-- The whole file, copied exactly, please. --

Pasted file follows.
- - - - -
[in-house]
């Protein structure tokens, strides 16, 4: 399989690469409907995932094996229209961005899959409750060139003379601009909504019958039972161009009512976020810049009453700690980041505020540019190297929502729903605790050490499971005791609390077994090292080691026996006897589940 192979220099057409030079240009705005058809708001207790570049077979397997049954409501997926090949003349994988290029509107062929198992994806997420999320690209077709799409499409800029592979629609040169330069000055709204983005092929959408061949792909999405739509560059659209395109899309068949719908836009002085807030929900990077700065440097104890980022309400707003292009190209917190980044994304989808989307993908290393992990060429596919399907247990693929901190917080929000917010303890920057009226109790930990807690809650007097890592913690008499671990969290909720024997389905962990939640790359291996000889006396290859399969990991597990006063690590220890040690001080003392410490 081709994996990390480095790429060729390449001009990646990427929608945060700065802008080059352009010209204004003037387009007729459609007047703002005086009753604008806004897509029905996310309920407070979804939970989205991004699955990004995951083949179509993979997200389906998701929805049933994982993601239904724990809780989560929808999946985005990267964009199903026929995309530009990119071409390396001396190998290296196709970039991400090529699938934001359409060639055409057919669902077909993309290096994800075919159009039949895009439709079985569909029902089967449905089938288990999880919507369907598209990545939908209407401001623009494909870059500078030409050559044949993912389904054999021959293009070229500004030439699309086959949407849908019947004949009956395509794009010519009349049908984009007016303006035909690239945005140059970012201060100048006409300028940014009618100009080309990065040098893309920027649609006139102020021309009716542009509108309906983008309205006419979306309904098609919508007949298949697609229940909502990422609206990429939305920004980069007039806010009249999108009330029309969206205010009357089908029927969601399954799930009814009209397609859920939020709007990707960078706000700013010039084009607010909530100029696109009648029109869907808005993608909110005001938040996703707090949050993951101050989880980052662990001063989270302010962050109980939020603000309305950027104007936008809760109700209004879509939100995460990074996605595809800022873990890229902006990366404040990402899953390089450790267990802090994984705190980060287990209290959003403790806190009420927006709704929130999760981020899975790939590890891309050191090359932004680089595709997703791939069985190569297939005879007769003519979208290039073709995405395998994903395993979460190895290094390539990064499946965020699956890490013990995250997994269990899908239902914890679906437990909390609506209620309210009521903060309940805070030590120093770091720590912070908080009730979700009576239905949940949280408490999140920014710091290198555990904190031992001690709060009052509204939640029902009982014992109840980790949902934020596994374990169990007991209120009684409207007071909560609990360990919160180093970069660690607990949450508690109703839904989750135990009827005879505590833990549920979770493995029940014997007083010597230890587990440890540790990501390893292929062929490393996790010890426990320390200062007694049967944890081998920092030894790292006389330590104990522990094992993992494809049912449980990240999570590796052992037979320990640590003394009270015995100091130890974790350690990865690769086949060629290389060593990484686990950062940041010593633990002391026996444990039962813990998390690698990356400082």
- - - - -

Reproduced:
[in-house]
């Protein structure tokens, strides 16, 4: 399989690469409907995932094996229209961005899959409750060139003379601009909504019958039972161009009512976020810049009453700690980041505020540019190297929502729903605790050490499971005791609390077994090292080691026996006897589940 192979220099057409030079240009705005058809708001207790570049077979397997049954409501997926090949003349994988290029509107062929198992994806997420999320690209077709799409499409800029592979629609040169330069000055709204983005092929959408061949792909999405739509560059659209395109899309068949719908836009002085807030929900990077700065440097104890980022309400707003292009190209917190980044994304989808989307993908290393992990060429596919399907247990693929901190917080929000917010303890920057009226109790930990807690809650007097890592913690008499671990969290909720024997389905962990939640790359291996000889006396290859399969990991597990006063690590220890040690001080003392410490 081709994996990390480095790429060729390449001009990646990427929608945060700065802008080059352009010209204004003037387009007729459609007047703002005086009753604008806004897509029905996310309920407070979804939970989205991004699955990004995951083949179509993979997200389906998701929805049933994982993601239904724990809780989560929808999946985005990267964009199903026929995309530009990119071409390396001396190998290296196709970039991400090529699938934001359409060639055409057919669902077909993309290096994800075919159009039949895009439709079985569909029902089967449905089938288990999880919507369907598209990545939908209407401001623009494909870059500078030409050559044949993912389904054999021959293009070229500004030439699309086959949407849908019947004949009956395509794009010519009349049908984009007016303006035909690239945005140059970012201060100048006409300028940014009618100009080309990065040098893309920027649609006139102020021309009716542009509108309906983008309205006419979306309904098609919508007949298949697609229940909502990422609206990429939305920004980069007039806010009249999108009330029309969206205010009357089908029927969601399954799930009814009209397609859920939020709007990707960078706000700013010039084009607010909530100029696109009648029109869907808005993608909110005001938040996703707090949050993951101050989880980052662990001063989270302010962050109980939020603000309305950027104007936008809760109700209004879509939100995460990074996605595809800022873990890229902006990366404040990402899953390089450790267990802090994984705190980060287990209290959003403790806190009420927006709704929130999760981020899975790939590890891309050191090359932004680089595709997703791939069985190569297939005879007769003519979208290039073709995405395998994903395993979460190895290094390539990064499946965020699956890490013990995250997994269990899908239902914890679906437990909390609506209620309210009521903060309940805070030590120093770091720590912070908080009730979700009576239905949940949280408490999140920014710091290198555990904190031992001690709060009052509204939640029902009982014992109840980790949902934020596994374990169990007991209120009684409207007071909560609990360990919160180093970069660690607990949450508690109703839904989750135990009827005879505590833990549920979770493995029940014997007083010597230890587990440890540790990501390893292929062929490393996790010890426990320390200062007694049967944890081998920092030894790292006389330590104990522990094992993992494809049912449980990240999570590796052992037979320990640590003394009270015995100091130890974790350690990865690769086949060629290389060593990484686990950062940041010593633990002391026996444990039962813990998390690698990356400082």